Monday, November 15, 2021

Successful Policy



It was not incompetence. It was not malfeasance. The Administration's policies worked as expected Last week we learned

The House Select Subcommittee on the Coronavirus Crisis released to CNN on Friday new evidence showing how US Centers for Disease Control and Prevention officials were pressured by Trump administration officials to alter scientific guidance and prevented from communicating directly with the public.

In new excerpts of transcribed interviews, Dr. Nancy Messonnier, the former director of the CDC's National Center for Immunization and Respiratory Diseases, said she was made aware that then-President Donald Trump was angered by a February 25, 2020, briefing during which she warned the public about the dangers of the coronavirus. Messonnier says in the transcript she had calls with former CDC Director Dr. Robert Redfield and former US Health and Human Services Secretary Alex Azar after the briefing, and that she was "upset" after her conversation with Azar.

In the transcripts, other CDC officials described how requests to hold briefings about mask guidance and pediatric Covid-19 cases and deaths were denied. When asked about a CNN report that CDC officials felt "muzzled," Dr. Anne Schuchat, CDC's former principal deputy director, said, "That is the feeling that we had, many of us had."

This should not have been surprising.  In April of 2020 the federal government was

accused of intercepting shipments of vital medical equipment ordered by state authorities to shore up their supplies in the face of the coronavirus crisis.

In March, President Donald Trump had told states to seek their own supplies and minimize their requests from the national stockpile, which has resulted in local authorities scrambling to place large orders of ventilators, masks, and other personal protective equipment.

Trump has put the Federal Emergency Management Agency (FEMA) in charge of deciding which states are in most need of equipment from the national stockpile, replacing the Department of Health and Human Services, according to The New York Times.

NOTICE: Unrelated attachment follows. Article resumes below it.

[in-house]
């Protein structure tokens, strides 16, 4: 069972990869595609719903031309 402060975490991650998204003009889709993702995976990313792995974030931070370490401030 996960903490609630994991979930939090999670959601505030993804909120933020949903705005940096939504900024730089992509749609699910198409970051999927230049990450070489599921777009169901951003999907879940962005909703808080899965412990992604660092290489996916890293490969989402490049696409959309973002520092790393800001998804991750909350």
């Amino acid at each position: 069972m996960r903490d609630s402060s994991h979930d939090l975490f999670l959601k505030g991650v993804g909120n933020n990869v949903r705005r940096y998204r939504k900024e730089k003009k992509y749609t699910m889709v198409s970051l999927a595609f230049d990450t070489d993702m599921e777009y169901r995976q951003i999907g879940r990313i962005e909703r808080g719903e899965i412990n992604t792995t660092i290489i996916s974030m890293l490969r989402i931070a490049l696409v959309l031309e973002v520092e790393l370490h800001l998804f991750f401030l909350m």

Since then, there have been multiple reports of FEMA or the wider federal government diverting thousands of pieces of equipment from the states that ordered them, without explanation.

Recognizing a public health emergency was insufficient.   The President himself knew at least as of March 19, 2020 that the coronavirus attacked "not just old, older, young people, too, plenty of young people" but he "wanted to always play it down."  He did urge development of a vaccine because he knew it was his ticket to re-election, but it was approved a few weeks too late for him to salvage a victory. Until then, hundreds of thousands of preventable deaths would ensue, an outcome he favored and encouraged.


The guy who told a group of British businessmen in 2018 "you've all got such good bloodlines in this room (and) such amazing DNA" has believed in eugenics for a long time. Trump biographer Michael D'Antonio has explained

The racehorse theory of human development explains Trump's belief in his suitability for political leadership, despite the fact that he has never held office. He's absolutely convinced that America's problems will be solved by his God-given management skills, bankruptcies notwithstanding. You are either born with superior qualities — the right DNA — or you are not. And people get what they deserve. In his case, that includes the White House.



President Trump was convinced they got what they deserved, and it's likely he believes that the hundreds of thousands of Americans who died as he expected from  Covid-19 got what they deserved, too. And it's why Donald Trump's Covid-19 policy merely masqueraded as malpractice and malfeasance while it covered up a deep well of evil.






No comments:

Indirect, But Real

When Bill Maher recently was interviewed by CNN's Chris Cuomo, the host of Real Time maintained that it is Representative Liz Cheney&...